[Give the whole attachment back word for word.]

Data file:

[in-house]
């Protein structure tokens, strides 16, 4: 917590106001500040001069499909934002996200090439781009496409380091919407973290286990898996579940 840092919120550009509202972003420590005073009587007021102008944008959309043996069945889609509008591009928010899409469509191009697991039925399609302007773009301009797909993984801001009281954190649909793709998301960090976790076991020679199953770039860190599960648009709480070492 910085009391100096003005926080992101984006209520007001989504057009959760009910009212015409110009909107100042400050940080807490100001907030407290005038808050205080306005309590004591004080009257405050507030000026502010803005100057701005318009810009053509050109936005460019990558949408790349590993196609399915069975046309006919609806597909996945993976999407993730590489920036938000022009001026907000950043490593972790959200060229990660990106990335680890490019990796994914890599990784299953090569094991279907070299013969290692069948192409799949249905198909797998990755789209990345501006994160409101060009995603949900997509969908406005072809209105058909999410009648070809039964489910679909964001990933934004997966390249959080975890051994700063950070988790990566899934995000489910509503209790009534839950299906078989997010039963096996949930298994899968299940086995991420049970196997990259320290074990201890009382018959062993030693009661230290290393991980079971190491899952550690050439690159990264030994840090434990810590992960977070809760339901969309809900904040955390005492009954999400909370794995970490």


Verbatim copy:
[in-house]
């Protein structure tokens, strides 16, 4: 917590106001500040001069499909934002996200090439781009496409380091919407973290286990898996579940 840092919120550009509202972003420590005073009587007021102008944008959309043996069945889609509008591009928010899409469509191009697991039925399609302007773009301009797909993984801001009281954190649909793709998301960090976790076991020679199953770039860190599960648009709480070492 910085009391100096003005926080992101984006209520007001989504057009959760009910009212015409110009909107100042400050940080807490100001907030407290005038808050205080306005309590004591004080009257405050507030000026502010803005100057701005318009810009053509050109936005460019990558949408790349590993196609399915069975046309006919609806597909996945993976999407993730590489920036938000022009001026907000950043490593972790959200060229990660990106990335680890490019990796994914890599990784299953090569094991279907070299013969290692069948192409799949249905198909797998990755789209990345501006994160409101060009995603949900997509969908406005072809209105058909999410009648070809039964489910679909964001990933934004997966390249959080975890051994700063950070988790990566899934995000489910509503209790009534839950299906078989997010039963096996949930298994899968299940086995991420049970196997990259320290074990201890009382018959062993030693009661230290290393991980079971190491899952550690050439690159990264030994840090434990810590992960977070809760339901969309809900904040955390005492009954999400909370794995970490």